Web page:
How and When the Moral Self Motivates Donations of Time Versus Money

Moral identity, when either central or temporarily primed, has been found to increase preferences to hypothetically give time versus money. Two studies extend this past work. Study 1 identifies why moral identity increases preferences to give time versus money: activating moral identity leads to a desire to express that identity, and giving time is more expressive of moral identity than giving money. Study 2 explores how moral identity affects actual donations, showing that both internal (moral identity centrality) and external (moral identity priming) sources of moral motivation must be present for consumers to prefer donating real time versus real money.



Citation:

Americus Reed II, Karl Aquino, Eric Levy, and Stephanie Finnel (2010) ,"How and When the Moral Self Motivates Donations of Time Versus Money", in NA - Advances in Consumer Research Volume 37, eds. Margaret C. Campbell, Jeff Inman, and Rik Pieters, Duluth, MN : Association for Consumer Research, Pages: 134-137 .

Authors

Americus Reed II, The Wharton School, University of Pennsylvania, USA
Karl Aquino, University of British Columbia, Canada
Eric Levy, University of Washington, USA
Stephanie Finnel, The Wharton School, University of Pennsylvania, USA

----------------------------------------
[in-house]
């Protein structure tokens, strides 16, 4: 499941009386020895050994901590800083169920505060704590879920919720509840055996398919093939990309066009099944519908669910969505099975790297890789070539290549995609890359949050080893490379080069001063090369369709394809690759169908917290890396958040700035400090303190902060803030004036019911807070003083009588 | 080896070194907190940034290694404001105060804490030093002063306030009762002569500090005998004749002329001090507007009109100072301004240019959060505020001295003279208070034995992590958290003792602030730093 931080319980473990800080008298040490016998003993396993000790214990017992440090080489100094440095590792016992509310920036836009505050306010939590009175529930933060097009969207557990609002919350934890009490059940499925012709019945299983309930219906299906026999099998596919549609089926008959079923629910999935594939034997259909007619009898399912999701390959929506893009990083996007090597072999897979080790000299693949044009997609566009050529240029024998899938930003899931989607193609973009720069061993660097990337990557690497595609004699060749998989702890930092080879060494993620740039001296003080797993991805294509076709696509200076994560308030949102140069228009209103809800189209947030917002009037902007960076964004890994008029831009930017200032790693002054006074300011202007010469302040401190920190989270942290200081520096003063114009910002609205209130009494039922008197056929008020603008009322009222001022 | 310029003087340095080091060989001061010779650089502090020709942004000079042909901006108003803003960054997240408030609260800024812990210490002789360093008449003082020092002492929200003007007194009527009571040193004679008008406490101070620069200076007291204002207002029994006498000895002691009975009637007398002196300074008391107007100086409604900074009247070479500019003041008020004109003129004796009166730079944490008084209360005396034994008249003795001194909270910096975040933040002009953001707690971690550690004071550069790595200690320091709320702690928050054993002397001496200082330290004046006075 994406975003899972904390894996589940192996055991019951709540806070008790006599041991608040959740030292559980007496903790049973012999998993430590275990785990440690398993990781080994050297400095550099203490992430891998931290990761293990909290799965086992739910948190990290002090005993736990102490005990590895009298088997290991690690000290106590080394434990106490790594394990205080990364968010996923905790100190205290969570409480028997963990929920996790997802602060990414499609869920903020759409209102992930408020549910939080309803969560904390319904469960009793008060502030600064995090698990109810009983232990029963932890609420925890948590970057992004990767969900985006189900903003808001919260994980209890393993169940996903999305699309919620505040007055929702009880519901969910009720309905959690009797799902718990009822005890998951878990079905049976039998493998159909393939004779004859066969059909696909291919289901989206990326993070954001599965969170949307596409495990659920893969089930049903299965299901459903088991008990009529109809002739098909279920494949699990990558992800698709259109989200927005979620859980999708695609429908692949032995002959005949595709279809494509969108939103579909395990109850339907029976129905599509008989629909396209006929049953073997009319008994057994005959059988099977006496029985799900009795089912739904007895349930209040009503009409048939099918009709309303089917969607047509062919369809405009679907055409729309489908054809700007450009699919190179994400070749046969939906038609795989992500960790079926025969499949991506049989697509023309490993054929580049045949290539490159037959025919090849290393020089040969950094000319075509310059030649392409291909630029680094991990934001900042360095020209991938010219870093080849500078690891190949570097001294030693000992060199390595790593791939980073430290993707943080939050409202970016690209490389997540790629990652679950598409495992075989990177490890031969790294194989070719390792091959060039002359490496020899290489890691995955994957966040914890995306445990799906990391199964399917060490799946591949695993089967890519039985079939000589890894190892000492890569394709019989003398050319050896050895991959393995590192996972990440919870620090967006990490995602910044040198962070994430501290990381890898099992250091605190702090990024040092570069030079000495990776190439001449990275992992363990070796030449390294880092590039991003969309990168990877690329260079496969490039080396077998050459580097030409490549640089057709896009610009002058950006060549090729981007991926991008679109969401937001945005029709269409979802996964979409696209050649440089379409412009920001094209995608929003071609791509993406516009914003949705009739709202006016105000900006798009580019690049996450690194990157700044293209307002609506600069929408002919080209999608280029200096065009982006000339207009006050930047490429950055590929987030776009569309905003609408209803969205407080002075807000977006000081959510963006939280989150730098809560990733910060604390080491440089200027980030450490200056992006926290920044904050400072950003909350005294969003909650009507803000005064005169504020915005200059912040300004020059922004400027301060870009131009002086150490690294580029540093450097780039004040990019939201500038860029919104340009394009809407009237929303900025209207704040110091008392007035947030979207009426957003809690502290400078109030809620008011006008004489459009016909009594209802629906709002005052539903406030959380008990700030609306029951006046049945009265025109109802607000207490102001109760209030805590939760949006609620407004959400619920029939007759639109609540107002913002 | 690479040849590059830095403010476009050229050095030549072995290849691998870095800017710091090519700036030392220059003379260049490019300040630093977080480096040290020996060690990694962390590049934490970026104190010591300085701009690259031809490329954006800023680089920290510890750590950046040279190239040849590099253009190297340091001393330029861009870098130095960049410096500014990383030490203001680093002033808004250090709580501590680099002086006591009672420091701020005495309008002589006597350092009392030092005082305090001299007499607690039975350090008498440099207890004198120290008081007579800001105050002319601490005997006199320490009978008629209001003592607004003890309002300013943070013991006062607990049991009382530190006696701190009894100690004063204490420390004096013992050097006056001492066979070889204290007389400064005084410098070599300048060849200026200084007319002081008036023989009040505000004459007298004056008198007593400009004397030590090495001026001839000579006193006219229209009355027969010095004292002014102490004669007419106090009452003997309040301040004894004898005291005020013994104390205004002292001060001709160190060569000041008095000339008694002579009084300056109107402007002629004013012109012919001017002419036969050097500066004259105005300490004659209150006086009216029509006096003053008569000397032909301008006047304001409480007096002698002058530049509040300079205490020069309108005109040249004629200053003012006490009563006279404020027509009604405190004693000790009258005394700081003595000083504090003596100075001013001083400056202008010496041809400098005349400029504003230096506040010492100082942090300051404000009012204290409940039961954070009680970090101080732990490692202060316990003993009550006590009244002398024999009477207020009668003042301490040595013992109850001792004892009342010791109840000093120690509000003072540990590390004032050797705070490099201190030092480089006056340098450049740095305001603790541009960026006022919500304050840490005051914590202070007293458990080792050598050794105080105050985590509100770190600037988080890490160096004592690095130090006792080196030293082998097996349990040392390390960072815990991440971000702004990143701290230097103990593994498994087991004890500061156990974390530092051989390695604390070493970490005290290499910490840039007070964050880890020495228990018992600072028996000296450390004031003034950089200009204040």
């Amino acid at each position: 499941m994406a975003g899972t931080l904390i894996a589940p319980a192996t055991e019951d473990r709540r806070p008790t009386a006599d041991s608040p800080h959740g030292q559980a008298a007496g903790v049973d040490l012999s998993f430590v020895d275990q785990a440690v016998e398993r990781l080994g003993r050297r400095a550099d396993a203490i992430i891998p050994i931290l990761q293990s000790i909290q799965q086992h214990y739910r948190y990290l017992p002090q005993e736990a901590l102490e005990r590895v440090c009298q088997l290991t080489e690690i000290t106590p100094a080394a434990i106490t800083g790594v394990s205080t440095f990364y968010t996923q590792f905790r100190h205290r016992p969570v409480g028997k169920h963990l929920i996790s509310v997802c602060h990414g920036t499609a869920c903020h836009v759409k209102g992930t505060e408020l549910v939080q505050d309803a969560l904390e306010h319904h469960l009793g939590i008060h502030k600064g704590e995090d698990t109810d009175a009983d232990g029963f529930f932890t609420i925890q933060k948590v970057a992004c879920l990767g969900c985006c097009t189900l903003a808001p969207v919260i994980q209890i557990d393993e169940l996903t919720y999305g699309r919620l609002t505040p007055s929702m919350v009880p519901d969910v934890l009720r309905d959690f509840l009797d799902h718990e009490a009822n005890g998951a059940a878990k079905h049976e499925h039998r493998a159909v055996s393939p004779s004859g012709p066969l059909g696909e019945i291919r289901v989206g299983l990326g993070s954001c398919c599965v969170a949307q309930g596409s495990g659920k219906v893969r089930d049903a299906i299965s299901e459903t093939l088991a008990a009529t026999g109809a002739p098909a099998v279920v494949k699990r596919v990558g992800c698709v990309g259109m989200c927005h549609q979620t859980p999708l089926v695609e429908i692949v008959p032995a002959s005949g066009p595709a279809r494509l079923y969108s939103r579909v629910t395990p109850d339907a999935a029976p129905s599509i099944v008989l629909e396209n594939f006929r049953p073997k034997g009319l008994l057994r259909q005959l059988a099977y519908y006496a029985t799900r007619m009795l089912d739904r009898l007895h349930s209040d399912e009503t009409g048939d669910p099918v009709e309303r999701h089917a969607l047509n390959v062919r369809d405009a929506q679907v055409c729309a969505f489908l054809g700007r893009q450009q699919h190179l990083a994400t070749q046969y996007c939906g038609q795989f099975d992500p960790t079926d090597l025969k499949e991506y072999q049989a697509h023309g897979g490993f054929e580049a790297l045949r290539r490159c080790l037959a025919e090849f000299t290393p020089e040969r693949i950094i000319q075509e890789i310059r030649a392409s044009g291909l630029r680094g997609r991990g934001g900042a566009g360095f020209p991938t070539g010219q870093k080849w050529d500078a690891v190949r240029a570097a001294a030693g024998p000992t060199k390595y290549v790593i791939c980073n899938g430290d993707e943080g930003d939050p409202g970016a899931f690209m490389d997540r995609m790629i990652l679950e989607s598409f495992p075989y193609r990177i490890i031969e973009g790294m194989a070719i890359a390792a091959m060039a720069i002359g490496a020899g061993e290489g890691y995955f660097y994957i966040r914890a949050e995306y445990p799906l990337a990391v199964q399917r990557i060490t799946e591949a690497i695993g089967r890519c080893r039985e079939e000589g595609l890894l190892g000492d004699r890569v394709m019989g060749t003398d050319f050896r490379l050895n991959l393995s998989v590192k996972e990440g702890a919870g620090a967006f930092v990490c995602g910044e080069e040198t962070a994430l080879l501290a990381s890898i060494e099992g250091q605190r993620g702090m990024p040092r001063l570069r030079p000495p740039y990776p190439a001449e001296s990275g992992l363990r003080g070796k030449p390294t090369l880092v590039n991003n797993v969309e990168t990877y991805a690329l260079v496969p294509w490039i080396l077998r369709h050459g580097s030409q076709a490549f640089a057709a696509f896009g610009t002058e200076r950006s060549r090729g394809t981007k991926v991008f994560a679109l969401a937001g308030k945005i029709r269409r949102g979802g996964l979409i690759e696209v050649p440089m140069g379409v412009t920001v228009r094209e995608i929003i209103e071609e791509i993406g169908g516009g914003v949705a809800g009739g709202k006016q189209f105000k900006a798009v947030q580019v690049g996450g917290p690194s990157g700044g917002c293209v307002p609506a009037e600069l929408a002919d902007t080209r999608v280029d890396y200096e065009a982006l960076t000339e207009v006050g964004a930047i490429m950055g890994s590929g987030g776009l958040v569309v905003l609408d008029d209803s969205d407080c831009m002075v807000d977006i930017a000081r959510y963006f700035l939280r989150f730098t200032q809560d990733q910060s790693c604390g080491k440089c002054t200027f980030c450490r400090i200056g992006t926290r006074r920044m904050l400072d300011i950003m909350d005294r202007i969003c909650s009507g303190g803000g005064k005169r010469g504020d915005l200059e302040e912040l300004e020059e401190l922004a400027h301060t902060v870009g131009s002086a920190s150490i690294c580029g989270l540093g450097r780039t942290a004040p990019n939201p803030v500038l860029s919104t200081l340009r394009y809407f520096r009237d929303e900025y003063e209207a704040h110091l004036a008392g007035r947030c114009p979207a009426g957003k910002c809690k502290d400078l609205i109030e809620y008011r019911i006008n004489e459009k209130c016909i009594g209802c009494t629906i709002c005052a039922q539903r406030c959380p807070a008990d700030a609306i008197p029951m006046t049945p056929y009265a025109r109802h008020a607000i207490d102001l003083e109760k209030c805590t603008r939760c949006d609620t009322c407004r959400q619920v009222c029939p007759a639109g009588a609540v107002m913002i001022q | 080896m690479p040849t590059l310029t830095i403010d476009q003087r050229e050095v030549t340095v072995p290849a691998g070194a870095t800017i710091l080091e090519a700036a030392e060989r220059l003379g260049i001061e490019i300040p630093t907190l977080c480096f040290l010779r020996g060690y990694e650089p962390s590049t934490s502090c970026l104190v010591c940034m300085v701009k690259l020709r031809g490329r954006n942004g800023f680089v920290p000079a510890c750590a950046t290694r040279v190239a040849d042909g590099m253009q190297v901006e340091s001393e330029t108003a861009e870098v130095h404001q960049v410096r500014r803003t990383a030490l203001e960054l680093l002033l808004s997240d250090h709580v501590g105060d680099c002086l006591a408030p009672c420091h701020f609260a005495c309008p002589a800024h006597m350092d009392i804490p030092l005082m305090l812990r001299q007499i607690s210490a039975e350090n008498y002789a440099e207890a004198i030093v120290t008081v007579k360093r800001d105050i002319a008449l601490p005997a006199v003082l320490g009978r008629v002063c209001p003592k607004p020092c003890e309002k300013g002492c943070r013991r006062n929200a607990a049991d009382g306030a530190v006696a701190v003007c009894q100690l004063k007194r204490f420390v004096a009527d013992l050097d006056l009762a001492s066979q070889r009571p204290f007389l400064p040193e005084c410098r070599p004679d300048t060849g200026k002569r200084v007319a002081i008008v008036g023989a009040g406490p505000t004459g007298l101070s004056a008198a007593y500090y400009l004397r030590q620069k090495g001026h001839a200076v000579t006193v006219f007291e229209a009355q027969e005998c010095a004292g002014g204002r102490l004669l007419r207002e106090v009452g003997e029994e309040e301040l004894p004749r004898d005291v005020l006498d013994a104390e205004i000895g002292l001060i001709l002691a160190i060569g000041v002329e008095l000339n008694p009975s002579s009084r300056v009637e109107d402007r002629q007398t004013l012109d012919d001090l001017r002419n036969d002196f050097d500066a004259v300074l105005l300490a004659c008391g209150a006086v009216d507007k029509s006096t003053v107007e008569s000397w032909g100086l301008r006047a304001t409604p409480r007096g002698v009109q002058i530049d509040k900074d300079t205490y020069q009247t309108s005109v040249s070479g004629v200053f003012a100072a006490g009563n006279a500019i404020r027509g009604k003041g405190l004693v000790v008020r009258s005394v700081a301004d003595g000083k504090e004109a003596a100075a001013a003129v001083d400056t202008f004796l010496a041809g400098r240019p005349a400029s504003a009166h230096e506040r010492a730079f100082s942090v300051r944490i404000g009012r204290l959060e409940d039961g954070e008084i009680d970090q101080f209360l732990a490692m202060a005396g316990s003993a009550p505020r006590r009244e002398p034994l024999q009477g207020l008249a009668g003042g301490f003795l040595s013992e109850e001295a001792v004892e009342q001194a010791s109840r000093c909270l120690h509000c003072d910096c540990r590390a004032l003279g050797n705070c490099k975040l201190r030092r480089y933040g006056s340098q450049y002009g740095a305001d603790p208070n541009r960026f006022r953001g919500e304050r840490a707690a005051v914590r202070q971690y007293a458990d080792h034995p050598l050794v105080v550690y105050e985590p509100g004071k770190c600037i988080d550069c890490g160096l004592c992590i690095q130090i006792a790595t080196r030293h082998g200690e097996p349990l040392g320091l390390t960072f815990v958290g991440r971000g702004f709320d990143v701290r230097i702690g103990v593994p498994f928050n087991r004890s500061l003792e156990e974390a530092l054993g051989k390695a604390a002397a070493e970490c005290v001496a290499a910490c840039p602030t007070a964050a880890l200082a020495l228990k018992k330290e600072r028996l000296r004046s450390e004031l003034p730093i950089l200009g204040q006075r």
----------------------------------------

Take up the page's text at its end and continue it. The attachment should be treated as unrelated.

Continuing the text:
Volume

NA - Advances in Consumer Research Volume 37 | 2010



Share Proceeding

Featured papers

See More

Featured

The Effect of Fertility on Women’s Word-of-Mouth Behavior

Sevincgul Ulu, Rutgers University, USA
Kristina Durante, Rutgers University, USA
Jonah Berger, University of Pennsylvania, USA
Aekyoung Kim, Rutgers University, USA

Read More

Featured

R3. In Experiences We Trust: From Brand-centric Experiences to Experience-centric Brands

Melissa Archpru Akaka, University of Denver
Ana Babic Rosario, University of Denver
Gia Nardini, University of Denver

Read More

Featured

To Trace is to Trust: From Product Traceability to Brand Trust

Jing Wan, University of Groningen, The Netherlands
Pankaj Aggarwal, University of Toronto, Canada
Min Zhao, Boston College, USA

Read More

Engage with Us

Becoming an Association for Consumer Research member is simple. Membership in ACR is relatively inexpensive, but brings significant benefits to its members.